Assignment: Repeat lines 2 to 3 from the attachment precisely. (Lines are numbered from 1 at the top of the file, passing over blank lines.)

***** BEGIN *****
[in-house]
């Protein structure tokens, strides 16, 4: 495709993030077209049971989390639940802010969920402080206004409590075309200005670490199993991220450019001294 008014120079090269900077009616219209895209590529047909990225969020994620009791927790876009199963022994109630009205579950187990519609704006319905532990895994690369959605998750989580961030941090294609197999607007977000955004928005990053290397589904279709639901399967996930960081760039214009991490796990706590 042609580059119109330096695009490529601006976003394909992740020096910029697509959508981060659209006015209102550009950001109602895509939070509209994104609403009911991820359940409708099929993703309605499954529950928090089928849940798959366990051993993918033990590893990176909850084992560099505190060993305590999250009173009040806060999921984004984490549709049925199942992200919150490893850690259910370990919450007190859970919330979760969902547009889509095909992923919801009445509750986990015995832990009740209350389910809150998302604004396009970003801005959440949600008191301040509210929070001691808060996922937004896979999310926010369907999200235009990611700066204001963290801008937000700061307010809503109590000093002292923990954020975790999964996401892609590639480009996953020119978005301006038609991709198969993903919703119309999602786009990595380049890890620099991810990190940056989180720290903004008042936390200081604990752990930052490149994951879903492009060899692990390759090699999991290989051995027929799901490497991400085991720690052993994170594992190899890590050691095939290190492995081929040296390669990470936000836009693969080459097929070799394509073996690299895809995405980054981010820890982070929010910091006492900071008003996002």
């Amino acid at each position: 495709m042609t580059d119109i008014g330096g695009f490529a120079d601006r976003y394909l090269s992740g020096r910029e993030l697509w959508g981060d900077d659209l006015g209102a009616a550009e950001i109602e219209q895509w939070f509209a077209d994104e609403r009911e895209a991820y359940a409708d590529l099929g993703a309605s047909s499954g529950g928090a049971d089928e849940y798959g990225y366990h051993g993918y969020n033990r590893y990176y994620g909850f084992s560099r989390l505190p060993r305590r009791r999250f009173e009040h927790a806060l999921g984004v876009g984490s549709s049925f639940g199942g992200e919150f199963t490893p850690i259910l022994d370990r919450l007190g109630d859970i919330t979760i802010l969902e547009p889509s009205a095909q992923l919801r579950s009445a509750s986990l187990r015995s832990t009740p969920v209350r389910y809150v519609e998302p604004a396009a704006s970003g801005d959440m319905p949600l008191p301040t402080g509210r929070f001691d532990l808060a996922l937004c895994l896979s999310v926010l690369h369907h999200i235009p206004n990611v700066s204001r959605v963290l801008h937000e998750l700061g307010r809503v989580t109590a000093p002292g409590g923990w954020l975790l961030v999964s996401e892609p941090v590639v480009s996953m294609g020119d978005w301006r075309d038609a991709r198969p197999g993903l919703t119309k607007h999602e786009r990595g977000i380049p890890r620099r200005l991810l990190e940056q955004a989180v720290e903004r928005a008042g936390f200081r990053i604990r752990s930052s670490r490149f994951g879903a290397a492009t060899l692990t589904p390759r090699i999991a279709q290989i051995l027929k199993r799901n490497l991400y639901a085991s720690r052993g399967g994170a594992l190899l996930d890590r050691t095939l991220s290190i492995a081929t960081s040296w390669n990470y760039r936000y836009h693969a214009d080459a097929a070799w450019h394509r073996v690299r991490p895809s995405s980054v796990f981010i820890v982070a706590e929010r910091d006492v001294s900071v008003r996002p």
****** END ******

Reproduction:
């Protein structure tokens, strides 16, 4: 495709993030077209049971989390639940802010969920402080206004409590075309200005670490199993991220450019001294 008014120079090269900077009616219209895209590529047909990225969020994620009791927790876009199963022994109630009205579950187990519609704006319905532990895994690369959605998750989580961030941090294609197999607007977000955004928005990053290397589904279709639901399967996930960081760039214009991490796990706590 042609580059119109330096695009490529601006976003394909992740020096910029697509959508981060659209006015209102550009950001109602895509939070509209994104609403009911991820359940409708099929993703309605499954529950928090089928849940798959366990051993993918033990590893990176909850084992560099505190060993305590999250009173009040806060999921984004984490549709049925199942992200919150490893850690259910370990919450007190859970919330979760969902547009889509095909992923919801009445509750986990015995832990009740209350389910809150998302604004396009970003801005959440949600008191301040509210929070001691808060996922937004896979999310926010369907999200235009990611700066204001963290801008937000700061307010809503109590000093002292923990954020975790999964996401892609590639480009996953020119978005301006038609991709198969993903919703119309999602786009990595380049890890620099991810990190940056989180720290903004008042936390200081604990752990930052490149994951879903492009060899692990390759090699999991290989051995027929799901490497991400085991720690052993994170594992190899890590050691095939290190492995081929040296390669990470936000836009693969080459097929070799394509073996690299895809995405980054981010820890982070929010910091006492900071008003996002």
């Amino acid at each position: 495709m042609t580059d119109i008014g330096g695009f490529a120079d601006r976003y394909l090269s992740g020096r910029e993030l697509w959508g981060d900077d659209l006015g209102a009616a550009e950001i109602e219209q895509w939070f509209a077209d994104e609403r009911e895209a991820y359940a409708d590529l099929g993703a309605s047909s499954g529950g928090a049971d089928e849940y798959g990225y366990h051993g993918y969020n033990r590893y990176y994620g909850f084992s560099r989390l505190p060993r305590r009791r999250f009173e009040h927790a806060l999921g984004v876009g984490s549709s049925f639940g199942g992200e919150f199963t490893p850690i259910l022994d370990r919450l007190g109630d859970i919330t979760i802010l969902e547009p889509s009205a095909q992923l919801r579950s009445a509750s986990l187990r015995s832990t009740p969920v209350r389910y809150v519609e998302p604004a396009a704006s970003g801005d959440m319905p949600l008191p301040t402080g509210r929070f001691d532990l808060a996922l937004c895994l896979s999310v926010l690369h369907h999200i235009p206004n990611v700066s204001r959605v963290l801008h937000e998750l700061g307010r809503v989580t109590a000093p002292g409590g923990w954020l975790l961030v999964s996401e892609p941090v590639v480009s996953m294609g020119d978005w301006r075309d038609a991709r198969p197999g993903l919703t119309k607007h999602e786009r990595g977000i380049p890890r620099r200005l991810l990190e940056q955004a989180v720290e903004r928005a008042g936390f200081r990053i604990r752990s930052s670490r490149f994951g879903a290397a492009t060899l692990t589904p390759r090699i999991a279709q290989i051995l027929k199993r799901n490497l991400y639901a085991s720690r052993g399967g994170a594992l190899l996930d890590r050691t095939l991220s290190i492995a081929t960081s040296w390669n990470y760039r936000y836009h693969a214009d080459a097929a070799w450019h394509r073996v690299r991490p895809s995405s980054v796990f981010i820890v982070a706590e929010r910091d006492v001294s900071v008003r996002p």